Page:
|CTDB-SCRIPT.OPTIO(5)||CTDB - clustered TDB database||CTDB-SCRIPT.OPTIO(5)|
ctdb-script.options - CTDB scripts configuration files
Each CTDB script has 2 possible locations for its configuration options:
Options in this script-specific file override those in the global file.
These files should include simple shell-style variable assignments and shell-style comments.
This event script handles monitoring of interfaces using by public IP addresses.
Note that CTDB_PARTIALLY_ONLINE_INTERFACES=yes is not generally compatible with NAT gateway or LVS. NAT gateway relies on the interface configured by CTDB_NATGW_PUBLIC_IFACE to be up and LVS replies on CTDB_LVS_PUBLIC_IFACE to be up. CTDB does not check if these options are set in an incompatible way so care is needed to understand the interaction.
Default is "no".
Provides CTDB's NAT gateway functionality.
NAT gateway is used to configure fallback routing for nodes when they do not host any public IP addresses. For example, it allows unhealthy nodes to reliably communicate with external infrastructure. One node in a NAT gateway group will be designated as the NAT gateway leader node and other (follower) nodes will be configured with fallback routes via the NAT gateway leader node. For more information, see the NAT GATEWAY section in ctdb(7).
No default. Setting this variable is optional - if not set that no route is created on the NAT gateway leader node.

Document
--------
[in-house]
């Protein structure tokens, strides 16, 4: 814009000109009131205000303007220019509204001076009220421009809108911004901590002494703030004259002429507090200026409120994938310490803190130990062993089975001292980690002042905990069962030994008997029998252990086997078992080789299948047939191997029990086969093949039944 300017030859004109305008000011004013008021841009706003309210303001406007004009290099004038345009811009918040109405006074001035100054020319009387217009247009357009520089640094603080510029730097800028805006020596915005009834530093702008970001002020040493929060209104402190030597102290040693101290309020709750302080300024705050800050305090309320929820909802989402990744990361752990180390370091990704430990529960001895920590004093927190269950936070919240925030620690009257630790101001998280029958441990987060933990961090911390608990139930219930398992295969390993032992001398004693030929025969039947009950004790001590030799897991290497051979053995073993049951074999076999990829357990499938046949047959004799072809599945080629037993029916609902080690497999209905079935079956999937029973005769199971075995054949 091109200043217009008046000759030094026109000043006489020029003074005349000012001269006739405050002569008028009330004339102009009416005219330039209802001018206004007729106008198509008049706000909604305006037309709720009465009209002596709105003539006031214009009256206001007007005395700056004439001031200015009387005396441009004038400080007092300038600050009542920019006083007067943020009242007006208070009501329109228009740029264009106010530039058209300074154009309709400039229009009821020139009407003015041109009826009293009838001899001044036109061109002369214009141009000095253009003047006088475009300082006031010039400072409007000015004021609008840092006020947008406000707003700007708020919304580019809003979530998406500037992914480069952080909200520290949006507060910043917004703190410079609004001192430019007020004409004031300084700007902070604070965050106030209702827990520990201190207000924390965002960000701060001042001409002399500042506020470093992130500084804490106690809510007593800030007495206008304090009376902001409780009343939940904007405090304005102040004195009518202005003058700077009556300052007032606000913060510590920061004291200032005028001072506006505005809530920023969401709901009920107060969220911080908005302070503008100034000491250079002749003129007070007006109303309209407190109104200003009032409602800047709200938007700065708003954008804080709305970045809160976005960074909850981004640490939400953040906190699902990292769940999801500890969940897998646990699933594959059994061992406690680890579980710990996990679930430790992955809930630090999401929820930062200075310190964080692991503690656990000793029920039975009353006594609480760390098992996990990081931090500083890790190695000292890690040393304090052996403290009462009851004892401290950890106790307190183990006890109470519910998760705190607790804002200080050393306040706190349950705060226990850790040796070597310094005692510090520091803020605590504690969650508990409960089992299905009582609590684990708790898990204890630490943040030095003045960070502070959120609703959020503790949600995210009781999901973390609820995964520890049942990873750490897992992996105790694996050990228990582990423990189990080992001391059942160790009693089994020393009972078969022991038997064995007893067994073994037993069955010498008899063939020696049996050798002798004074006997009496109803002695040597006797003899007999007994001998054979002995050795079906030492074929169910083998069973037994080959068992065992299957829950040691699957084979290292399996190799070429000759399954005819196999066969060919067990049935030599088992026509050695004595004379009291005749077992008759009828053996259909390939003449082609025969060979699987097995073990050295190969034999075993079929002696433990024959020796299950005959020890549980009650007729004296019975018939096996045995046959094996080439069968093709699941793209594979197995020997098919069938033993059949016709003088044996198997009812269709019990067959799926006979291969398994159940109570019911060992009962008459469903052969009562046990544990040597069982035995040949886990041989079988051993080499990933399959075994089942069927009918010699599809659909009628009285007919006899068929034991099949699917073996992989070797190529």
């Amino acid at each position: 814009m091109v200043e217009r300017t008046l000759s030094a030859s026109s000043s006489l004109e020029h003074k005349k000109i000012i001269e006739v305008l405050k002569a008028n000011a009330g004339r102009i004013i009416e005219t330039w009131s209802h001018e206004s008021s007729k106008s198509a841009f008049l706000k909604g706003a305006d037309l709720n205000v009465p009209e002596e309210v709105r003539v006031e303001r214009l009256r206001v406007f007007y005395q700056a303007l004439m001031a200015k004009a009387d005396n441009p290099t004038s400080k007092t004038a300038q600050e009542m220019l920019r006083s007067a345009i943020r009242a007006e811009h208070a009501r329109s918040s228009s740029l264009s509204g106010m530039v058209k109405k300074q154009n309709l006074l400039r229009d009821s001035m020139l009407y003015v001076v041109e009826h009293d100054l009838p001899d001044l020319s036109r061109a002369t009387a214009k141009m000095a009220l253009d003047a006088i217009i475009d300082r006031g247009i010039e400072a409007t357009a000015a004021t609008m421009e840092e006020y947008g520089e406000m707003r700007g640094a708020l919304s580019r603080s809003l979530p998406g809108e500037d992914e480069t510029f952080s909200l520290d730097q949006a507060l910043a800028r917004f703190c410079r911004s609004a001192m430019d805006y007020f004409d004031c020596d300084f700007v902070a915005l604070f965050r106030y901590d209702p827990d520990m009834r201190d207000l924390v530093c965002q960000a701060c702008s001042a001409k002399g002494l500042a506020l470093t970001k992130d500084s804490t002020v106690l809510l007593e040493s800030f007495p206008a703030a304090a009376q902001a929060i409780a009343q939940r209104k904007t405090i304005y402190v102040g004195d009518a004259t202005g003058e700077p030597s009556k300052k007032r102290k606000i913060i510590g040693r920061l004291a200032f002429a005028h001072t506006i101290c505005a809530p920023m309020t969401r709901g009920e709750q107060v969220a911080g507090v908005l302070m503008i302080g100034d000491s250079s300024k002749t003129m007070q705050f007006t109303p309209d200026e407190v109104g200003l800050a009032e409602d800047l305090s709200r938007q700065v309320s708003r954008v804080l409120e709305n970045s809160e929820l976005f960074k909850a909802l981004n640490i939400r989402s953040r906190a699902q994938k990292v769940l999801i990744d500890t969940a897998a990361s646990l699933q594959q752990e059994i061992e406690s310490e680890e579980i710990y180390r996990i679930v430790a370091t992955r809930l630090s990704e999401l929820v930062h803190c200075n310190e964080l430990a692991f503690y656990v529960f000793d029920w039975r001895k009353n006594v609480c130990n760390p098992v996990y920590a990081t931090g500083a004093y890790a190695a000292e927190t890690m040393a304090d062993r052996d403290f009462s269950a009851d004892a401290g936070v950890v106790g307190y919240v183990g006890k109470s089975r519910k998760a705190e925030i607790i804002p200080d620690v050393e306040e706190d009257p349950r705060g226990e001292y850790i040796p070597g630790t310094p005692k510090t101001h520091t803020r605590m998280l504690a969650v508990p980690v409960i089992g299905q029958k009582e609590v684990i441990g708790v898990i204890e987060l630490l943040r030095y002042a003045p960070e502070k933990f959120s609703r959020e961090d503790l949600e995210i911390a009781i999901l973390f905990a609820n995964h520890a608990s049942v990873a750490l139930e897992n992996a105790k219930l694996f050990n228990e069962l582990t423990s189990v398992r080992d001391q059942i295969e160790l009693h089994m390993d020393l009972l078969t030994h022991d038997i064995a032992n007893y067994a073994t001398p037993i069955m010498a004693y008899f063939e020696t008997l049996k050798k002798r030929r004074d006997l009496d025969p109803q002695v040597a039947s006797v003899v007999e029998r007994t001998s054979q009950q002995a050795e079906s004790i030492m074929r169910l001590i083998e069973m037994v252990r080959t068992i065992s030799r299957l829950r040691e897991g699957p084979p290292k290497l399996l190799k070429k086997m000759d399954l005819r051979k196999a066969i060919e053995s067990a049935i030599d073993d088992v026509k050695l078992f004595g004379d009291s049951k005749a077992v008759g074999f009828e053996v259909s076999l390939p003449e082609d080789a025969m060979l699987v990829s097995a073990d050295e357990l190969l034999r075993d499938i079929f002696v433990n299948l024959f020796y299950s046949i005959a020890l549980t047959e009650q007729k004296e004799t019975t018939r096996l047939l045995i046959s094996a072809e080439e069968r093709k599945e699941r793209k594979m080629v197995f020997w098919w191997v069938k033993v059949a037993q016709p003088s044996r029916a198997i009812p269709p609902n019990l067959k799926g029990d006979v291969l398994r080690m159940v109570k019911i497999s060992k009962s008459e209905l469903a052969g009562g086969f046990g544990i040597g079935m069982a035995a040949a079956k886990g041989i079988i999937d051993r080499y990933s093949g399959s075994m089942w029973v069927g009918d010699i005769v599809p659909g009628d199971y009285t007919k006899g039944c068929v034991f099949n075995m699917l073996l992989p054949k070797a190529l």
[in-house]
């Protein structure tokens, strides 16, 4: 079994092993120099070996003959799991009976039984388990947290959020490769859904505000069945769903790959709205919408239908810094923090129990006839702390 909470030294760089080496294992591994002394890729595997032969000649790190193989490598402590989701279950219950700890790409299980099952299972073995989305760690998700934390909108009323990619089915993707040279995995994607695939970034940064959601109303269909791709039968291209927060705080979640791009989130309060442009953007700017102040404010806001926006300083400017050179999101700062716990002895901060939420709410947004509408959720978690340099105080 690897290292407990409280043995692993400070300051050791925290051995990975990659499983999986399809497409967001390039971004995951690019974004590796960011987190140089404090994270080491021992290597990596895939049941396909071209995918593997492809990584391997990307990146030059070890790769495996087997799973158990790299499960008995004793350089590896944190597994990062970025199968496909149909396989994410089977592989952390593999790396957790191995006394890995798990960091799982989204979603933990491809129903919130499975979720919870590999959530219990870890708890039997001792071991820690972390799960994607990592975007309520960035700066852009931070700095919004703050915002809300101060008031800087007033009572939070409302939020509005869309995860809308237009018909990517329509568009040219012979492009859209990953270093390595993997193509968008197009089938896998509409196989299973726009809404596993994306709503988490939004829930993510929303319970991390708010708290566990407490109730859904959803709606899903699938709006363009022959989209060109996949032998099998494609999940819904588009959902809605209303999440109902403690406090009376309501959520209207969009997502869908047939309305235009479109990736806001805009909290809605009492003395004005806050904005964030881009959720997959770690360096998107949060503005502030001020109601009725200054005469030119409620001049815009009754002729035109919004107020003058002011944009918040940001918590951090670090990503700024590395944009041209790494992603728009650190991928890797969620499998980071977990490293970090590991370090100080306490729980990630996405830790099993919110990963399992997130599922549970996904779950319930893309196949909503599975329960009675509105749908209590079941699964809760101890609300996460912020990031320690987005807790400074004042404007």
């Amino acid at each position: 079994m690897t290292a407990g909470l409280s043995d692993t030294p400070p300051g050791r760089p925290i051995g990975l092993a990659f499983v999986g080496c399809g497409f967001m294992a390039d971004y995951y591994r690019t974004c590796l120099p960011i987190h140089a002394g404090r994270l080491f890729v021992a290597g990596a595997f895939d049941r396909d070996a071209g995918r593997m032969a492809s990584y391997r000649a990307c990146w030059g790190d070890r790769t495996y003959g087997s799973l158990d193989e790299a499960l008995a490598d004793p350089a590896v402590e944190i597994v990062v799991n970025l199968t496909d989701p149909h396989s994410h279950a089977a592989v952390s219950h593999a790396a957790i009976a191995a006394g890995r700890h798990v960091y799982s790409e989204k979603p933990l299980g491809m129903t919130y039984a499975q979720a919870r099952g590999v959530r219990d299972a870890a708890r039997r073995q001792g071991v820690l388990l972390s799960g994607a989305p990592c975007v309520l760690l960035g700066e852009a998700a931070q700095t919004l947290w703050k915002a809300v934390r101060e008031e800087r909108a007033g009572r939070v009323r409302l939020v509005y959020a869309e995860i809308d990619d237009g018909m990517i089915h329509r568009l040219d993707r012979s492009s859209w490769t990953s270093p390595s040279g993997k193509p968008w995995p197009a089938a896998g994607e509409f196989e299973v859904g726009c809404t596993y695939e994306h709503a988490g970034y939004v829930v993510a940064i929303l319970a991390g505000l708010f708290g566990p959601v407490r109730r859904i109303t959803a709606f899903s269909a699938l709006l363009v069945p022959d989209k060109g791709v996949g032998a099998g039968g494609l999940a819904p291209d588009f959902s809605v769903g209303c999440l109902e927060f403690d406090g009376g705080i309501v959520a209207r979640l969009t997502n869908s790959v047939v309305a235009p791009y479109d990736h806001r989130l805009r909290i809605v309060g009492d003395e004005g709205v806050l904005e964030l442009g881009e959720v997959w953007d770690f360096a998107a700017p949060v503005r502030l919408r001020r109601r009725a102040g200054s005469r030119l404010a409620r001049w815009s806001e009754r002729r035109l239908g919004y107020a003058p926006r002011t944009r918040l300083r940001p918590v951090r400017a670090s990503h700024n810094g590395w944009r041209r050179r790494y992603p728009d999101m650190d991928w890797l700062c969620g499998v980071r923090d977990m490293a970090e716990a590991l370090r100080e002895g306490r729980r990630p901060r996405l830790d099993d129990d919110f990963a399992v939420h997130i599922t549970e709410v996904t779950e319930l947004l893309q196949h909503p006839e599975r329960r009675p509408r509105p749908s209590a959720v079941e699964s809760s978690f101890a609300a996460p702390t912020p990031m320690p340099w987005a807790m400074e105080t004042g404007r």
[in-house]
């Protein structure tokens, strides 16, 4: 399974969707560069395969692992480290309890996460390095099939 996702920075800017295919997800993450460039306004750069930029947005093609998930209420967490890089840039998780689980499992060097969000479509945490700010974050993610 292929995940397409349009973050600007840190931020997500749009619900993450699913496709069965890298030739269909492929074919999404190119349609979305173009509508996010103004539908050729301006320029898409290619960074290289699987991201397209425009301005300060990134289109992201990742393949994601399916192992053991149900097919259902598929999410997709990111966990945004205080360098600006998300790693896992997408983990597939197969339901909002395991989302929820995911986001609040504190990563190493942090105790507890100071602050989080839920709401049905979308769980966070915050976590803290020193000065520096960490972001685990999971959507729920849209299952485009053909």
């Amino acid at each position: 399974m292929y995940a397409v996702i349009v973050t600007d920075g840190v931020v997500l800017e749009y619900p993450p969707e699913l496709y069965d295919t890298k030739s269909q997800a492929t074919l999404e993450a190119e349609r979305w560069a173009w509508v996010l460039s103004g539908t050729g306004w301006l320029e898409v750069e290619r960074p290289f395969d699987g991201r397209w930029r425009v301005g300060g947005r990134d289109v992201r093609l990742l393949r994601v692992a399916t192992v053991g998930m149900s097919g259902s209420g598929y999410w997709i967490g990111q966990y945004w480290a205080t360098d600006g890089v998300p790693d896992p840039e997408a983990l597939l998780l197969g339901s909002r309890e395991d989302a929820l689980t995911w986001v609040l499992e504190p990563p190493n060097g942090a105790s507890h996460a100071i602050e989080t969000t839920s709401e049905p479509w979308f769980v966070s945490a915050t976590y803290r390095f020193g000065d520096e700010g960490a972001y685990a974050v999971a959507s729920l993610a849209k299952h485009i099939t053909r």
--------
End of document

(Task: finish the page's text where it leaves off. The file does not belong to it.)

IPADDR is the private IP address of each node in the NAT gateway group.
If "follower-only" is specified then the corresponding node can not be the NAT gateway leader node. In this case CTDB_NATGW_PUBLIC_IFACE and CTDB_NATGW_PUBLIC_IP are optional and unused.
No default, usually /etc/ctdb/natgw_nodes when enabled.
If GATEWAY is specified then the corresponding route on the NATGW leader node will be via GATEWAY. Such routes are created even if CTDB_NATGW_DEFAULT_GATEWAY is not specified. If GATEWAY is not specified for some networks then routes are only created on the NATGW leader node for those networks if CTDB_NATGW_DEFAULT_GATEWAY is specified.
This should be used with care to avoid causing traffic to unnecessarily double-hop through the NAT gateway leader, even when a node is hosting public IP addresses. Each specified network or host should probably have a corresponding automatically created link route or static route to avoid this.
CTDB_NATGW_NODES=/etc/ctdb/natgw_nodes CTDB_NATGW_PRIVATE_NETWORK=192.168.1.0/24 CTDB_NATGW_DEFAULT_GATEWAY=10.0.0.1 CTDB_NATGW_PUBLIC_IP=10.0.0.227/24 CTDB_NATGW_PUBLIC_IFACE=eth0
A variation that ensures that infrastructure (ADS, DNS, ...) directly attached to the public network (10.0.0.0/24) is always reachable would look like this:
CTDB_NATGW_NODES=/etc/ctdb/natgw_nodes CTDB_NATGW_PRIVATE_NETWORK=192.168.1.0/24 CTDB_NATGW_PUBLIC_IP=10.0.0.227/24 CTDB_NATGW_PUBLIC_IFACE=eth0 CTDB_NATGW_STATIC_ROUTES=10.0.0.0/24